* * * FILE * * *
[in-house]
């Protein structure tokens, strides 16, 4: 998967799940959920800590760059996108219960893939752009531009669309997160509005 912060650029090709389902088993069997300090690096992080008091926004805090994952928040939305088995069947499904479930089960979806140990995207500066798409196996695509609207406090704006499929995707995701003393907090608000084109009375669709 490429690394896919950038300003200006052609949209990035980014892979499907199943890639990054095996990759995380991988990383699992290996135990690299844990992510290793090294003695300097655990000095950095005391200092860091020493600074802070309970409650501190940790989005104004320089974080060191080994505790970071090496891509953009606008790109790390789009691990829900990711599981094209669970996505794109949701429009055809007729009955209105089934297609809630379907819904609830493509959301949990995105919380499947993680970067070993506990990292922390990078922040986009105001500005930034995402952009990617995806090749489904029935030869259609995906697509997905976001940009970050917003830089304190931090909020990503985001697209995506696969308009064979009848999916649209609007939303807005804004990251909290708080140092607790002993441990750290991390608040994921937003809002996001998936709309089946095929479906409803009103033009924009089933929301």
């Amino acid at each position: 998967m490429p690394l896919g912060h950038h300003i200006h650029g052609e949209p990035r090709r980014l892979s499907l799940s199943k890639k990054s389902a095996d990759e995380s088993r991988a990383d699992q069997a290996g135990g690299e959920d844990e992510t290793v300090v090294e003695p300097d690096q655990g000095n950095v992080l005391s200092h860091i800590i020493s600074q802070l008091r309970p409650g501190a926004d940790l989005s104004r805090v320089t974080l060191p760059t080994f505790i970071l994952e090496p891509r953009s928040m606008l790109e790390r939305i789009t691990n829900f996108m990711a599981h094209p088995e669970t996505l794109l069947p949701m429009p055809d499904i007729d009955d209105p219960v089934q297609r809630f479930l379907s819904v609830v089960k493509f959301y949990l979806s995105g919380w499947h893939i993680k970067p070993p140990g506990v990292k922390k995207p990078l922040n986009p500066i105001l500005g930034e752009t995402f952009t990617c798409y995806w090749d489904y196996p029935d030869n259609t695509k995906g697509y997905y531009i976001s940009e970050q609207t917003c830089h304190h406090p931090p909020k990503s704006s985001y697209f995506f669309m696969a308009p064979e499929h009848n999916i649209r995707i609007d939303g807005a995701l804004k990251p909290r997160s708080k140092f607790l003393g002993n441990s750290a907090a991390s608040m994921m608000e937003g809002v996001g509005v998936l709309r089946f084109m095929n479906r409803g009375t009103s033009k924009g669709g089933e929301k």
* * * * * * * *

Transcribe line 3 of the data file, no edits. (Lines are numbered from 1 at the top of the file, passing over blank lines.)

């Amino acid at each position: 998967m490429p690394l896919g912060h950038h300003i200006h650029g052609e949209p990035r090709r980014l892979s499907l799940s199943k890639k990054s389902a095996d990759e995380s088993r991988a990383d699992q069997a290996g135990g690299e959920d844990e992510t290793v300090v090294e003695p300097d690096q655990g000095n950095v992080l005391s200092h860091i800590i020493s600074q802070l008091r309970p409650g501190a926004d940790l989005s104004r805090v320089t974080l060191p760059t080994f505790i970071l994952e090496p891509r953009s928040m606008l790109e790390r939305i789009t691990n829900f996108m990711a599981h094209p088995e669970t996505l794109l069947p949701m429009p055809d499904i007729d009955d209105p219960v089934q297609r809630f479930l379907s819904v609830v089960k493509f959301y949990l979806s995105g919380w499947h893939i993680k970067p070993p140990g506990v990292k922390k995207p990078l922040n986009p500066i105001l500005g930034e752009t995402f952009t990617c798409y995806w090749d489904y196996p029935d030869n259609t695509k995906g697509y997905y531009i976001s940009e970050q609207t917003c830089h304190h406090p931090p909020k990503s704006s985001y697209f995506f669309m696969a308009p064979e499929h009848n999916i649209r995707i609007d939303g807005a995701l804004k990251p909290r997160s708080k140092f607790l003393g002993n441990s750290a907090a991390s608040m994921m608000e937003g809002v996001g509005v998936l709309r089946f084109m095929n479906r409803g009375t009103s033009k924009g669709g089933e929301k």